Hello, First, make sure that Zadok is receiving enough mental and physical exercise. The mental exercise is even more important for the hyperactivity than the physical exercise. Because he is a German Shepherd, which is a breed that was bred to work and have stamina, he needs to be challenged mentally. Spend thirty-minutes a day teaching him something new, working on things that he already knows but making them more challenging, practicing tricks, or doing exercises that take focus. If he is still physically able, then you can also set up some obstacles outside, like an agility course, practice commands during walks, and give him puzzle toys to focus on. Practicing obedience will also improve your communication with him, his focus, and his respect and trust toward you. Second, work on "Jazz Up Settle Down". This means, practice getting him excited by playing with him, then stop the game suddenly by freezing and give him a command, like "Sit". The fun will not resume until he obeys. When he obeys, give him a treat and praise him, then tell him "Okay" and go back to playing with him. At first, it will take him a bit to settle down and be able to obey. Keep things serious and boring until he calms down enough to obey. As you practice, just like any skill, he will get better at it, until he can obey right away during this game. This will help with his impulse control, his obedience during times of excitement, and him being able to switch focus onto something else while excited, like a toy instead of rough housing. Best of luck training, Caitlin Crittenden
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I’m 16 Years Old and I Want To Train My Female Pitbull To Search , Rescue And Protect And Also Be Emotional Support Dog And Other Little Tricks Along The Way Is This Too Much For A Puppy Or No ?.
Hello Jamaya, If you are willing to work hard at training and socializing, she has a balanced (non-fearful, non-aggressive) temperament, she is focused on people (you specifically), and motivated by something you can use to help her learn - like food, then that is not too much. However, I do NOT suggest teaching her to be protective if you also want to train her to be an emotional support animal. Her being too protective will interfere with her ability to be a support animal and go more places with you safety. A well trained, well socialized dog with a focus on their person will often naturally act protective if there is true danger and they care about the person they are with from having a solid relationship of trust and respect. Best of luck training, Caitlin Crittenden
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How can I get my to speak or let me know when someone is at the door? I would also like to know how to get her to be more obedient and protective?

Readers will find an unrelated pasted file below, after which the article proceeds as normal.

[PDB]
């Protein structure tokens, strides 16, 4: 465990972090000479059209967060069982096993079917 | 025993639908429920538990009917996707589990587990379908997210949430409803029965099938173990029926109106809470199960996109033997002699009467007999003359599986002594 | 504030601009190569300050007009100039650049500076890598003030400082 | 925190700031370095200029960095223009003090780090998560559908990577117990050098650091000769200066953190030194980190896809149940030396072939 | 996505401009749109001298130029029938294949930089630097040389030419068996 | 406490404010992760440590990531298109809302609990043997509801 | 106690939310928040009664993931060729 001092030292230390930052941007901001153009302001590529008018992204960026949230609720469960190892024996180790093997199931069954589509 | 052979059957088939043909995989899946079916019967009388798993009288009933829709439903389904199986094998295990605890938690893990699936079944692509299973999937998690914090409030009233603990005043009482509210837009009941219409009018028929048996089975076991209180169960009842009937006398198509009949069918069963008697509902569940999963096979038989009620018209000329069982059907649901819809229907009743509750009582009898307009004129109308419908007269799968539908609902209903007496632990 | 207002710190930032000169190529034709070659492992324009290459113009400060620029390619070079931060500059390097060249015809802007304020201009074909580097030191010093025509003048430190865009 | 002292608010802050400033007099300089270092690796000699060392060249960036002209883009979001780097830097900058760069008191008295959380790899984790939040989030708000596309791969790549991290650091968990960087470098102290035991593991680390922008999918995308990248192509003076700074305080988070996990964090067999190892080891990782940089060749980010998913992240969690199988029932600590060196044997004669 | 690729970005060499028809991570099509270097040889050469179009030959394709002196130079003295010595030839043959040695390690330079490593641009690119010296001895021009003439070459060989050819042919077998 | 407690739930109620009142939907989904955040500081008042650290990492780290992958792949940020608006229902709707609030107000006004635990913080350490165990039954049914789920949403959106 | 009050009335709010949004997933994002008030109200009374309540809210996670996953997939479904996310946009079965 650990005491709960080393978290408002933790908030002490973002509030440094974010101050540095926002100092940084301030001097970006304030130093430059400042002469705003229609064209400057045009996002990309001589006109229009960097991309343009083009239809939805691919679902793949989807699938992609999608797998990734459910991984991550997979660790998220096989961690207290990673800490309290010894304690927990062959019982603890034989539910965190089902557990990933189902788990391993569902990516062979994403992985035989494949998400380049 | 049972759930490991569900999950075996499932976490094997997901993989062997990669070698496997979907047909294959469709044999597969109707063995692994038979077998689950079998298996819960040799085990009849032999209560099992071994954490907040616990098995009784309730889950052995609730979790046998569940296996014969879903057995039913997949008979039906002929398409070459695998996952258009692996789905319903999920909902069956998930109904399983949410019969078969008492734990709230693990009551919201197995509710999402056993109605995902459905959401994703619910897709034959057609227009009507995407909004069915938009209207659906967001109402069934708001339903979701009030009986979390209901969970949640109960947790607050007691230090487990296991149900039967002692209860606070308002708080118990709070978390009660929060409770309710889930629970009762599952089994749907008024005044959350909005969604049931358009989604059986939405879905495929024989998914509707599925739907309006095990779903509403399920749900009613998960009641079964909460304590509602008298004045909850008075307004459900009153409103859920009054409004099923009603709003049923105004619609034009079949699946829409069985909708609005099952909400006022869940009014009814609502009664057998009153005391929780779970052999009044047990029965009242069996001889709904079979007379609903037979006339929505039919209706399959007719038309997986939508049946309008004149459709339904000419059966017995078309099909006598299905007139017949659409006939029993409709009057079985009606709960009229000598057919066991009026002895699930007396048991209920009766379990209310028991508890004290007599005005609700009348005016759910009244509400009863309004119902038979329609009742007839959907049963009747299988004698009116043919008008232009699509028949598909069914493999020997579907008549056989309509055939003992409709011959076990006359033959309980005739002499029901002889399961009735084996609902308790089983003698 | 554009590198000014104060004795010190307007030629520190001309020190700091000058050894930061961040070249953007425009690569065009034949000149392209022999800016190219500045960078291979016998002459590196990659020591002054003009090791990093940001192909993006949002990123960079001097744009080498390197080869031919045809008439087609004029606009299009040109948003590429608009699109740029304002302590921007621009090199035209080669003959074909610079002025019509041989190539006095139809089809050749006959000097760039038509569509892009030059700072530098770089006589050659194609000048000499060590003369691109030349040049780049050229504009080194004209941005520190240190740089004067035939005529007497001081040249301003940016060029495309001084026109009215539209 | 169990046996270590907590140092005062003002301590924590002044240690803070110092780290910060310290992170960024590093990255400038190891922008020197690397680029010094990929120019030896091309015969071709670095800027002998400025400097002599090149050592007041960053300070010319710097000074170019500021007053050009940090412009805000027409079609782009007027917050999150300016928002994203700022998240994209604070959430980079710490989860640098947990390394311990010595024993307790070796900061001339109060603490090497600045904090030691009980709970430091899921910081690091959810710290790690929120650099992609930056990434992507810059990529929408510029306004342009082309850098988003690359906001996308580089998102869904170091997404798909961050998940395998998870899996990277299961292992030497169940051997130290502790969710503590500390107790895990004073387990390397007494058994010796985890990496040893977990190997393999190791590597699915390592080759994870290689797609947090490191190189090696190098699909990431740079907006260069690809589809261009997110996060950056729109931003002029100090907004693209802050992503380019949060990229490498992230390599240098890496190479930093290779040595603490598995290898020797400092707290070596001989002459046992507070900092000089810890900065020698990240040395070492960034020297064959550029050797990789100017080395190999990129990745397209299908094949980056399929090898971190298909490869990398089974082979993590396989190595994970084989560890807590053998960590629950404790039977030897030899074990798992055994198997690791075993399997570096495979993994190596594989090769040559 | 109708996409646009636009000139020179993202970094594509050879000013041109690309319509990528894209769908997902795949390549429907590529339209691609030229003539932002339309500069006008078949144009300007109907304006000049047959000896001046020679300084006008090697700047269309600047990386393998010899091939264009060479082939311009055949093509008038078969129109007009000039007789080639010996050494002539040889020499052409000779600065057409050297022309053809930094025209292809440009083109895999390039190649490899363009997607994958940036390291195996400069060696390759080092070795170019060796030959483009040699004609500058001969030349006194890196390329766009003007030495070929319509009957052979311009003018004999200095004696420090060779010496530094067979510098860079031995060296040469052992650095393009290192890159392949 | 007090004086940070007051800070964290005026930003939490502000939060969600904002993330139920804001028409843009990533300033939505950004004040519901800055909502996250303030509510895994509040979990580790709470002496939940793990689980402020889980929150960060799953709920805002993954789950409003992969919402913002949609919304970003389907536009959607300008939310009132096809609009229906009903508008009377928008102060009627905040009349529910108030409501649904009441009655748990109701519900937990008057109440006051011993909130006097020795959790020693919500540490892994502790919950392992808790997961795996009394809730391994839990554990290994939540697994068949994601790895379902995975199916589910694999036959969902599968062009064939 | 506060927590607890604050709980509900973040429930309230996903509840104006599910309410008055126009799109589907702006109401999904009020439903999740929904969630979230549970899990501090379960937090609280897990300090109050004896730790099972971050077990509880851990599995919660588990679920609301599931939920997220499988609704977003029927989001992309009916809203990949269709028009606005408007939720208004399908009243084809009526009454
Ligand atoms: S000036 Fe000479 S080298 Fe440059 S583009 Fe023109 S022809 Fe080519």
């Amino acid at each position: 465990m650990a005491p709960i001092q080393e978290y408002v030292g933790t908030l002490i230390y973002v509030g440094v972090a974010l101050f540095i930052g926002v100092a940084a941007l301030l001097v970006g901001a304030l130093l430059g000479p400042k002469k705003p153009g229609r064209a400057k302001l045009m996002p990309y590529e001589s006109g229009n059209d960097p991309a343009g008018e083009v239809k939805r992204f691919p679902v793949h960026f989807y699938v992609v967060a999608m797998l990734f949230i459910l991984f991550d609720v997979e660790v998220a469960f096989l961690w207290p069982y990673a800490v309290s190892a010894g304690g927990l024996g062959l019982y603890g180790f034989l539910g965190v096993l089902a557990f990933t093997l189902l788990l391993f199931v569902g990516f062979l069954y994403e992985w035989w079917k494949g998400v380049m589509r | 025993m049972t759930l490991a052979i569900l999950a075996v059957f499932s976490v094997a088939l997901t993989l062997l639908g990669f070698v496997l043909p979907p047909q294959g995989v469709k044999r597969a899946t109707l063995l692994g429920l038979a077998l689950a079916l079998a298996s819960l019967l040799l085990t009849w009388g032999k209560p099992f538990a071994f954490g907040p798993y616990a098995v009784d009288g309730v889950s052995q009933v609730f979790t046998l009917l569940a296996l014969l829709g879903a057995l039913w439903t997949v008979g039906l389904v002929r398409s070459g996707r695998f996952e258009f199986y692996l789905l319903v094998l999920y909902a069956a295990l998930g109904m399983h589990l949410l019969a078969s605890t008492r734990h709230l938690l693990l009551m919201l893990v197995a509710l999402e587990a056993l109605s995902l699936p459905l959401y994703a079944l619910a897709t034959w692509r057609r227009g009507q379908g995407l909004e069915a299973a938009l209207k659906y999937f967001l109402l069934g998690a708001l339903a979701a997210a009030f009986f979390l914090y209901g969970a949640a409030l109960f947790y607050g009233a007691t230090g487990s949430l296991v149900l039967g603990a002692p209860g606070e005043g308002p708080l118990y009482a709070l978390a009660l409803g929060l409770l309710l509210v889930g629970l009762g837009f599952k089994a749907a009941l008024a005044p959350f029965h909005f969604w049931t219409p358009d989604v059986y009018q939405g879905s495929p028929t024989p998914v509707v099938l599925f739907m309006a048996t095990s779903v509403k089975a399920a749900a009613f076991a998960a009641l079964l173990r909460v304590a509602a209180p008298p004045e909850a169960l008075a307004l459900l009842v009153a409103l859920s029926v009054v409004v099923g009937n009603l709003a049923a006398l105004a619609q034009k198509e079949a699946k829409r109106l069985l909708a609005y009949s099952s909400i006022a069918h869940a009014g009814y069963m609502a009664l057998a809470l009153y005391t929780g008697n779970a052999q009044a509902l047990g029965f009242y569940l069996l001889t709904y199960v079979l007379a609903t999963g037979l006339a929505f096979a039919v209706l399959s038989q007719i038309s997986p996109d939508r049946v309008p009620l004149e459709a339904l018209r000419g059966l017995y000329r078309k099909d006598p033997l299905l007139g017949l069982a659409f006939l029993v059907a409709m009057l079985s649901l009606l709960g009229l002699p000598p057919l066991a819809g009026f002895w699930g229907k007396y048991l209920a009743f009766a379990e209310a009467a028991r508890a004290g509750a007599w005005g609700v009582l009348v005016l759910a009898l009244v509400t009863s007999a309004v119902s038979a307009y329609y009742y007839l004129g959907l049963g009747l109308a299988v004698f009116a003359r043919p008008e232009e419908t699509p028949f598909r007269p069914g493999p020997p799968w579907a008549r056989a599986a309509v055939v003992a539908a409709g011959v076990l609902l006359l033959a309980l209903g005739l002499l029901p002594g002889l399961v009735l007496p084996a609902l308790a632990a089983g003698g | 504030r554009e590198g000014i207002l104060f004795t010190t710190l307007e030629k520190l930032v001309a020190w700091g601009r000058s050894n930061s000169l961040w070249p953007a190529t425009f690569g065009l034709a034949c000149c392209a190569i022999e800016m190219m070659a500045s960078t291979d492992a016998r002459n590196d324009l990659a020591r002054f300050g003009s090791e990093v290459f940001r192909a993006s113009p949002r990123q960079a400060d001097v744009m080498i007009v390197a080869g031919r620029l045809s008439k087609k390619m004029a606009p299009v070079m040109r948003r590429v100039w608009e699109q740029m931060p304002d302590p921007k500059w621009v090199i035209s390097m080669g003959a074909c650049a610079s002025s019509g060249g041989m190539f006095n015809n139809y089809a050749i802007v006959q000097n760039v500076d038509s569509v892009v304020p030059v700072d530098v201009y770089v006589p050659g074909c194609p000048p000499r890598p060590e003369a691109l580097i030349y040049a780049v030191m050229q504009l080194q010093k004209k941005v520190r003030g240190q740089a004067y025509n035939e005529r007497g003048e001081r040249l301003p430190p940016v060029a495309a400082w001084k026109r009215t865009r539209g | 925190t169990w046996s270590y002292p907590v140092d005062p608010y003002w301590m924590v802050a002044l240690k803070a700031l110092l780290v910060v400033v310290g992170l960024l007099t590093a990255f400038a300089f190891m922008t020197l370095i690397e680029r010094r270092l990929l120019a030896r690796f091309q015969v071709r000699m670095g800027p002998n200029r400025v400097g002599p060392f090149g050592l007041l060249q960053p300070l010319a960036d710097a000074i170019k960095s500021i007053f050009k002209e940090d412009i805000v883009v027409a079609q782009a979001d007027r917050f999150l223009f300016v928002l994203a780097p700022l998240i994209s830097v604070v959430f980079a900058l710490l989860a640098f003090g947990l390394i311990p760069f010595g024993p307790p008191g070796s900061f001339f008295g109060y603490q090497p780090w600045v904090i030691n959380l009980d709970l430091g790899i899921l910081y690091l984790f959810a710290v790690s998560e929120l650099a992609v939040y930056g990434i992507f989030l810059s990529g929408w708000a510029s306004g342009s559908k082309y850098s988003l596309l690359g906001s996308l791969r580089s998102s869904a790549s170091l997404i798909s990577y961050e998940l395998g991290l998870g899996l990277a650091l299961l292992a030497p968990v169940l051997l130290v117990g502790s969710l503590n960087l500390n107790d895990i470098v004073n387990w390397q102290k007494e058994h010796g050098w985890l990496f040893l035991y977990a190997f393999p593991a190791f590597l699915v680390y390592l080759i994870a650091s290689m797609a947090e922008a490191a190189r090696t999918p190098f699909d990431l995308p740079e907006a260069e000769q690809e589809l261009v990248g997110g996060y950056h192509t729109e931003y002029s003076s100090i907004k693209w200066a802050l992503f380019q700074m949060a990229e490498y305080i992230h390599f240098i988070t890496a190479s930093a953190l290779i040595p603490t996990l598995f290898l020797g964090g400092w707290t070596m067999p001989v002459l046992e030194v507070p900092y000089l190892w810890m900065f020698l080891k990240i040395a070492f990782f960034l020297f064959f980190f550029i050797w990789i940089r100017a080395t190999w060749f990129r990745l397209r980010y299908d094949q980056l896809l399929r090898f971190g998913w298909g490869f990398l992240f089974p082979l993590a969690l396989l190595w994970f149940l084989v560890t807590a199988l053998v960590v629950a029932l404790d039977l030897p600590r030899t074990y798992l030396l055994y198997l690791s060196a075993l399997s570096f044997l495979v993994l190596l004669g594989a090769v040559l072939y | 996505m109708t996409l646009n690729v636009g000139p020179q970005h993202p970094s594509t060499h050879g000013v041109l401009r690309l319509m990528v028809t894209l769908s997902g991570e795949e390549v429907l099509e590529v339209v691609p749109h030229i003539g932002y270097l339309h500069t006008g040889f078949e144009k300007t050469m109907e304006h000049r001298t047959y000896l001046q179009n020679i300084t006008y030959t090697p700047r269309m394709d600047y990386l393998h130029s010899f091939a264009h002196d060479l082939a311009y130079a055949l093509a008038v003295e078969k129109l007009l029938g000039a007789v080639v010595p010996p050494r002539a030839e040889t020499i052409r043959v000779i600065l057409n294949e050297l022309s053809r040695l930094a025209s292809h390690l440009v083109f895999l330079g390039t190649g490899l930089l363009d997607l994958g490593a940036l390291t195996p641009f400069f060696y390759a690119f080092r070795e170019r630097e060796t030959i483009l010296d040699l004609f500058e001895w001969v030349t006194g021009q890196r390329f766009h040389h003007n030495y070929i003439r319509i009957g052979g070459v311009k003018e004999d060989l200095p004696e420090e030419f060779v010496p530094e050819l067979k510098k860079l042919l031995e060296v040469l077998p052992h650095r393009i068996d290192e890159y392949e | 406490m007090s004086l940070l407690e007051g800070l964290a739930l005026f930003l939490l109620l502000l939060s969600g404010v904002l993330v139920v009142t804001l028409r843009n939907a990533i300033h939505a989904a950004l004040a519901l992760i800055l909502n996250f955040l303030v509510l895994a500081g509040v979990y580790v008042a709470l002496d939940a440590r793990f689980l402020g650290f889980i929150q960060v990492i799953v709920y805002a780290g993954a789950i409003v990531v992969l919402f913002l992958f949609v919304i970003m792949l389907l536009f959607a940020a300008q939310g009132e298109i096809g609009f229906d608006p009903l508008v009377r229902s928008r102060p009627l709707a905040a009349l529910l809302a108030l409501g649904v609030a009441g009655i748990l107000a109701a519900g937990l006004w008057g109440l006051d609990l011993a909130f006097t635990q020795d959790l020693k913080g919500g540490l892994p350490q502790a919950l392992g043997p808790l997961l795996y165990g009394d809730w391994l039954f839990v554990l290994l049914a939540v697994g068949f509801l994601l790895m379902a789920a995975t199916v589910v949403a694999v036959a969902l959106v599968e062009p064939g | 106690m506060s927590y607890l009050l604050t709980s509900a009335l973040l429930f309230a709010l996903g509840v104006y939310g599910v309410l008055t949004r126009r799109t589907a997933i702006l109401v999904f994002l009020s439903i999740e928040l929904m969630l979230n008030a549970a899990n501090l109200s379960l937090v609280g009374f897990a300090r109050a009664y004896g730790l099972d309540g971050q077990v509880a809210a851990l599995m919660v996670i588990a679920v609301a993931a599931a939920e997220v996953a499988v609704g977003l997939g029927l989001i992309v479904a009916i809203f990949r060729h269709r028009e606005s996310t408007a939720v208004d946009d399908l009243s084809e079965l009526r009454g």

Hello Devin, Check out the article linked below on teaching a dog to bark on command. Once you have taught Cinammon to "Speak" when you tell her to, then whenever someone comes to your door, command her to "Speak!" and reward and praise her when she does. Recruit friends she doesn't know to come to your door to practice this, or order things you normally buy, online for a while so that mail carriers are dropping packages on your porch often. After she has been command to "Speak!" during several visits from people to your door, stop giving her the command and wait for her to do it on her own when she hears someone. If she barks on her own when someone comes to the door, praise her and give a treat. If she doesn't bark on her own after seven seconds, tell her to "Speak!" to remind her. Practice this until she has learned to bark whenever someone comes to your door without having to tell her. You can also tell her to "Say Hi" to friends who you let come inside, so that she learns the difference between someone coming in invited and not invited - praise her for saying hi to someone she is told to greet. Work on having her ignore any people she encounters that she is not told to say hi to while out with you. Bark on command article: https://wagwalking.com/training/train-a-german-shepherd-to-speak For obedience, one of the easiest routes to take is to enroll her in an Intermediate Obedience class if she already understands commands like Sit, Down, Come, and Heel, but isn't able to do them consistently around distractions yet. An Intermediate Obedience class will practice her basic commands but it will work on those commands in the presence of other people and dogs and there should be detailed instructions on how to practice the commands you are working on in class in other locations and distractions between classes too - to improve her skills even more. A structured heel and Down-Stay, where she is taught to ignore other distractions can help her look more intimidating too without adding aggression that becomes unmanageable. German Shepherds are naturally protective when they sense true danger typically. The issue is rarely teaching the dog to be more protective - which can quickly turn into aggression and possessiveness, but rather helping the dog be more focused on you, composed, and to bark on command or when people approach, so that they appear more fierce and alert to would be predators. A well socialized, obedience dog, who is focused on you and exposed to a lot of people but taught to stay focused on you around others, is more able to tell when something is truly amiss and to act protective when there is true danger - but be safe enough around other people when there is not danger so that you can actually take the dog places with you - an overly aggressive dog is no help because they aren't able to go places with you due to aggression. In general you need to teach a dog what a command means first - so that they understand the word. Don't ever assume your dog understands if you haven't taken the time to teach her the command. Once your dog understands that "Sit" means sit for example, then practice that command in a variety of locations around different types of distractions, starting with easy distractions and locations first, and working up to harder ones as she improves. Give treats in new locations but gradually phase them out by giving them less and less frequently as your dog improves in that location - so that your dog only gets them after several successful repetitions of a command. If your dog refuses to obey despite knowing the meaning of a command, gradually working up to doing that command in a new place or around a certain distraction, and having treats phased out, then also use methods that enforce your commands even when your dog does not want to obey, to teach them through your own consistency that they need to listen. For example, follow the "Reel In' method for teaching Come from the article linked below, using the long leash to consistently show your dog that they must come - without you having to be harsh. Reel In method: https://wagwalking.com/training/train-a-whippet-to-recall Check out the article linked below for another example for teaching Down reliably, and steps for how to gain consistency with commands: https://www.petful.com/behaviors/how-teach-puppy-lie-down-command/ Best of luck training, Caitlin Crittenden